Trump, Cuomo discuss abortion, taxes, infrastructure in Oval Office meeting
President Donald Trump met behind closed doors with Democratic New York Gov. Andrew Cuomo for a wide-ranging conversation Tuesday on several topics of disagreement.
Trump “met with New York Governor Andrew Cuomo at the Governor’s request. This meeting demonstrates the President’s willingness to meet regularly with our Nation’s governors,” White House deputy press secretary Judd Deere said in a statement.
Deere outlined a series of topics the New Yorkers discussed, including abortion, taxes and infrastructure. The New York governor’s office has not released its own readout of the afternoon meeting.
According to Deere’s statement, “The President raised his concerns to Governor Cuomo about Democrats’ support of late term abortions” during the meeting.
Last month, New York state passed a law to protect women’s access to abortion if Roe v. Wade is ever overturned. The Reproductive Health Act allows for abortions after 24 weeks if an authorized health care practitioner determines that “the abortion is necessary to protect the patient’s life or health” or if “there is an absence of fetal viability.”
The new law expands access to abortions into the third trimester by loosening restrictions on when the procedure is permitted. Previously, an abortion could be performed after 24 weeks only if the physician deemed it necessary to preserve the woman’s life. Under the new law, the requirement has been expanded to include the woman’s general health.
Cuomo called it “a giant step forward” for a woman’s right to choose.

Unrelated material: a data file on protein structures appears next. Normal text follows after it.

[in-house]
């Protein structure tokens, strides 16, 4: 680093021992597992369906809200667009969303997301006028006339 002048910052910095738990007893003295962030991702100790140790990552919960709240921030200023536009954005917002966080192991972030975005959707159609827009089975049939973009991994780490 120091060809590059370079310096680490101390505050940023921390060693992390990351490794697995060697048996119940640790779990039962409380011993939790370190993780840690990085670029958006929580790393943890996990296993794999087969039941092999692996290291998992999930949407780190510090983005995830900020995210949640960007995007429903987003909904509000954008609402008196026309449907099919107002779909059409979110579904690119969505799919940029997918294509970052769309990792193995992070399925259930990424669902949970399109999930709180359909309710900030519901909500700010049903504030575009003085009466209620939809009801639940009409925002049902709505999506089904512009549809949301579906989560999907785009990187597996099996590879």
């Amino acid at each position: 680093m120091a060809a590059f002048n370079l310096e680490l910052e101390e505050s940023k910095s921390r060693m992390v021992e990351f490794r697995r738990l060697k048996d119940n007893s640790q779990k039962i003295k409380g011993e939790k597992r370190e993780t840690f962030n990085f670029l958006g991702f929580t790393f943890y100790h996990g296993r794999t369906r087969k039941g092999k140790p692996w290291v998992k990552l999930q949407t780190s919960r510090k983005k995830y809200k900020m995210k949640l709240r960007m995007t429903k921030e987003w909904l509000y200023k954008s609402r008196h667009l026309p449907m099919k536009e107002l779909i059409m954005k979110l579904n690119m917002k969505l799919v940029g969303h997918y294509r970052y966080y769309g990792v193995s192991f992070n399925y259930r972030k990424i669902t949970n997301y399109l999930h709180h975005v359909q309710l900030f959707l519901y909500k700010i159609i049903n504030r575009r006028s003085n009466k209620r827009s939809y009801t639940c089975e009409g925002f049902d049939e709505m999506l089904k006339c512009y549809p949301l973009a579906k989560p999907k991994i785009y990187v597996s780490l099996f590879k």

“With the signing of this bill, we are sending a clear message that whatever happens in Washington, women in New York will always have the fundamental right to control their own body,” Cuomo said after the signing.
Last week during his State of the Union address, Trump called for “legislation to prohibit late-term abortion.”
“Let us work together to build a culture that cherishes innocent life. And let us reaffirm a fundamental truth: all children — born and unborn — are made in the holy image of God,” he said.
State and local taxes
Another topic of discussion, disagreement and possible compromise for Trump and Cuomo: taxes.
Trump, per Deere, talked about the “positive impacts” of the administration’s tax overhaul bill and “listened to the Governor’s concerns” in regard to state and local taxes, with Trump reiterating “the negative impact that high taxes in states like New York have on hardworking families and job creators.”
One of the more controversial parts of the 2017 Republican tax measure was a new cap on how much Americans would be allowed to deduct for state and local taxes from their federal bills.
The deduction, which helps to lower a tax bill, is capped at $10,000 under the new law. It once was unlimited.
High-tax states like New York, New Jersey and California have complained that the new cap disproportionately hurts their residents. For example, New York estimates the cap will increase federal taxes by $14.3 billion in 2018 for New Yorkers.